JB: That's an easy one because there's been some recent things that I could have avoided. I would say to my younger self, 'back up your data!' <laugh> I had, let's say, a bad experience with some data loss but I'm working through it. It will be fine in the end. But yes, I think having a good backup system is important. It's not only having the system, but actually doing the backups! <laugh>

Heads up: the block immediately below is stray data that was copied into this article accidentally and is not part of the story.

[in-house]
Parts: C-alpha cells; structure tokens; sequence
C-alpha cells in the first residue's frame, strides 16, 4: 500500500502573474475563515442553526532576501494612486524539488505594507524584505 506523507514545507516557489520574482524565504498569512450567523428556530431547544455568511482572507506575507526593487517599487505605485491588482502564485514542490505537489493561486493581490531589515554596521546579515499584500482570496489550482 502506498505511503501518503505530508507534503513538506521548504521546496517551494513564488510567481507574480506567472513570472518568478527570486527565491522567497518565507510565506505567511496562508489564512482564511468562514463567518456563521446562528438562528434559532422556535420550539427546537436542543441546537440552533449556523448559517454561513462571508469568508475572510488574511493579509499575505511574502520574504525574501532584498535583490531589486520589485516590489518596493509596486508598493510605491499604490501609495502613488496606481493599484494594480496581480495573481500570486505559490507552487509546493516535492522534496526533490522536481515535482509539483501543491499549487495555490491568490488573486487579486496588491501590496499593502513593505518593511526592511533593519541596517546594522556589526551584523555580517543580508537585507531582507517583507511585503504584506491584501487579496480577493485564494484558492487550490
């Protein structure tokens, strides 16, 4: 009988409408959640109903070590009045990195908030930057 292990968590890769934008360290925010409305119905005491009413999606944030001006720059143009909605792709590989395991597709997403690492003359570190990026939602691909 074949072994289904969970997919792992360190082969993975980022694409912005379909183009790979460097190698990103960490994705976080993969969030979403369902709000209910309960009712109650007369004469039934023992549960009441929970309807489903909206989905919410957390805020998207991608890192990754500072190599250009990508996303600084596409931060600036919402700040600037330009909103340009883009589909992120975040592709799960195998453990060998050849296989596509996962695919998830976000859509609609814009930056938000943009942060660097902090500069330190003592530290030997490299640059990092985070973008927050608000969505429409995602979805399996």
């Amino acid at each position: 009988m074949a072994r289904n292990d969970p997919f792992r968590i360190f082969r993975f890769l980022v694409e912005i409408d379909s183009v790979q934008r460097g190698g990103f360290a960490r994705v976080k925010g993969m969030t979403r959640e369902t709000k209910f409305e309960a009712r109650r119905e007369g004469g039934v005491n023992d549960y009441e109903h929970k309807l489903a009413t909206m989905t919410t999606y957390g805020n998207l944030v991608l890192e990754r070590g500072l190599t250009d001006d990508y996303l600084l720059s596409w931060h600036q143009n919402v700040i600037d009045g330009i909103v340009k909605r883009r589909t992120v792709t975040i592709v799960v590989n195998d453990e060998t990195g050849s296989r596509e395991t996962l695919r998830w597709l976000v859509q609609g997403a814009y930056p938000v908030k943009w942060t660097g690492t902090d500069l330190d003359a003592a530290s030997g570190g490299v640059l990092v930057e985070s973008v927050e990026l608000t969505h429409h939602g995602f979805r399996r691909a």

AB: That is so true because, yeah, you can plan to have the Google drive and the physical hard drive and the backup to that one, but if you're not doing it on weekly basis, it's nothing!
AB: That's really sweet advice. And with that, I will end with a thank you. Thank you so, so much Dr Babdor, and I wish you all the best in all of your future endeavors.
JB: Thank you so much for having me. And I'm really happy to be here, and happy to share my experience.
AB: Happy to have you.
Her Royal Science jingle
In loving memory of Dr Bashir's grandfather, who passed away while this episode was being prepared.
إِنَّا لِلَّٰهِ وَإِنَّا إِلَيْهِ رَاجِعُونَ